For his sake I have suffered the loss of all things . . . that I may know him and the power of his resurrection, and may share his sufferings, becoming like him in his death. Philippians 3:8b, 10 (ESV)
Paul said that he longed to share in Christ’s sufferings so that he could become like him in his death. Paul’s goal was, as the Amplified reads, to be continually transformed [in spirit into his likeness] even his death. In fact, Paul goes on in verse eleven to say that he would do whatever it takes to attain to the resurrection of the dead; which I take him to mean a resurrection to glory like Christ’s. So, Paul was convinced that if he died like Christ died, he would be raised like Christ was raised.
Paul’s very life proved that he believed that to die like Christ would be a desirable achievement. In fact, Paul considered it an honor to die in like manner to Christ. So, how did Christ die? Christ died in humiliation, being mocked, scorned and physically tortured. Jesus died out of obedience to God and in service to his sheep (John 6:38; 10:11; Mark 10:45). Paul was willing to endure being despised and rejected by men and in the end to die a martyr’s death for the cause of his Redeemer. He was steadfastly obedient to the heavenly vision that led him to a life of bearing in his body the marks of the Lord Jesus (Acts 26:19; Galatians 6:17). And as history records it, was beheaded for his faith.
To become like Christ in his death, Paul practiced daily dying (1 Corinthians 15:31). He was willing to endure immense persecution for the sake of the elect (2 Timothy 2:10). Paul wrote to the Corinthian believers that the apostles always carried in their bodies the death of Jesus so that the life of Jesus would be manifest in their mortal flesh (2 Corinthians 4:8-12). He was compelled to lay aside his passions and desires to be crucified to the world, boasting only in the cross of his Lord Jesus Christ (Galatians 5:24, 6:14). It was this commitment to the gospel that helped prepare Paul to give his life ultimately for the cause of Christ.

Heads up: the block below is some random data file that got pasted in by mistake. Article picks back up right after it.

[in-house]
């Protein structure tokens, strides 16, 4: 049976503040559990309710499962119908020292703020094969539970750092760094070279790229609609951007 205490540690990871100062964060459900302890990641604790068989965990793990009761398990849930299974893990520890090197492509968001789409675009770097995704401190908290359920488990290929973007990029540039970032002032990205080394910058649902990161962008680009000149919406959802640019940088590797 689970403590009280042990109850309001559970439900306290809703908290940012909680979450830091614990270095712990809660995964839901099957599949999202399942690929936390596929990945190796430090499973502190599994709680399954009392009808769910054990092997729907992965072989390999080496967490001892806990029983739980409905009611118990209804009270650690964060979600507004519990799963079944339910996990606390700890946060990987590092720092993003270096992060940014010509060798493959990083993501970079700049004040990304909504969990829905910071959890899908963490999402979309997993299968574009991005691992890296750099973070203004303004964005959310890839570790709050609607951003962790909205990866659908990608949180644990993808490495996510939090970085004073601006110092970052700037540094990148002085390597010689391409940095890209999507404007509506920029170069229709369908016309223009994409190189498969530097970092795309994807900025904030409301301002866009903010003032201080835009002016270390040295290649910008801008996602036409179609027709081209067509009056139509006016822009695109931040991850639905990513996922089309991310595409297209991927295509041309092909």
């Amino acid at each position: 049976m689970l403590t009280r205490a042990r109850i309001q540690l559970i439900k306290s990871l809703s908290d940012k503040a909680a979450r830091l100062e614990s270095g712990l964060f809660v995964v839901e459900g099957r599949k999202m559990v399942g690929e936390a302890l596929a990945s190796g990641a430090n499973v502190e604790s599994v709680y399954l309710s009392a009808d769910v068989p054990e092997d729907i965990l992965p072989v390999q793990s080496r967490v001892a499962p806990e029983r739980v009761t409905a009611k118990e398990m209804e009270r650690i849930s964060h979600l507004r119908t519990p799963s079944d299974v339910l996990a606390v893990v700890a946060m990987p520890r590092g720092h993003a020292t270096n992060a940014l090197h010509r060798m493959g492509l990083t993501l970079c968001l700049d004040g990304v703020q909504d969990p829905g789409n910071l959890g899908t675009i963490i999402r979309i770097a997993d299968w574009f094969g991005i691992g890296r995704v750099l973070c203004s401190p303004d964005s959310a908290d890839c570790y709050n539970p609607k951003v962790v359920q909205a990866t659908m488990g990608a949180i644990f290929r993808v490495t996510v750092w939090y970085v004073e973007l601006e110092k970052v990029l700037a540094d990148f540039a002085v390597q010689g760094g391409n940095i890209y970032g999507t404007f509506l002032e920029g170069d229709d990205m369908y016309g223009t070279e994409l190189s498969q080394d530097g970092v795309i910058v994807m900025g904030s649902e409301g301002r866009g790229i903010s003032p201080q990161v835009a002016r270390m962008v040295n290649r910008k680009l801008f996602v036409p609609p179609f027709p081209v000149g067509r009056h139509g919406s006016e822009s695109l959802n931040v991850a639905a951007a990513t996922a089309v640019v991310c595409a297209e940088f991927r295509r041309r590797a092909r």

After we received Christ, to complete our witness of conversion, many of us participated in the ordinance of baptism. In baptism we were saying that we died with Christ, were buried with him and raised again to walk in newness of life (Romans 6:3-4, Colossians 2:12). In Paul’s day (and in many places in the world today) being baptized meant not only dying to sin and the world’s desires, but also having a willingness to die for the sake of the gospel. I wonder as we celebrate our baptismal services if we ever consider that identifying with Christ may cost us our lives in martyrdom?
Jesus told his disciples that some of them would be delivered up to death for his name’s sake, yet not a hair of their head would perish (Luke 21:16-18). The same is true for us if we identify with Christ. In fact, it is our suffering with Christ that identifies us as God’s children. Paul wrote, And if children, then heirs—heirs of God and fellow heirs with Christ, provided we suffer with him in order that we may also be glorified with him. (Romans 8:17 ESV) Albert Barnes wrote, “They who are most like him [Christ] in the scenes of humiliation here, will be most like him in the realms of glory.”
Are you willing to become like Christ in his death that you may become like Christ in his resurrection?
Scriptures for meditation:
1 Corinthians 4:9
2 Corinthians 1:9
1 John 3:2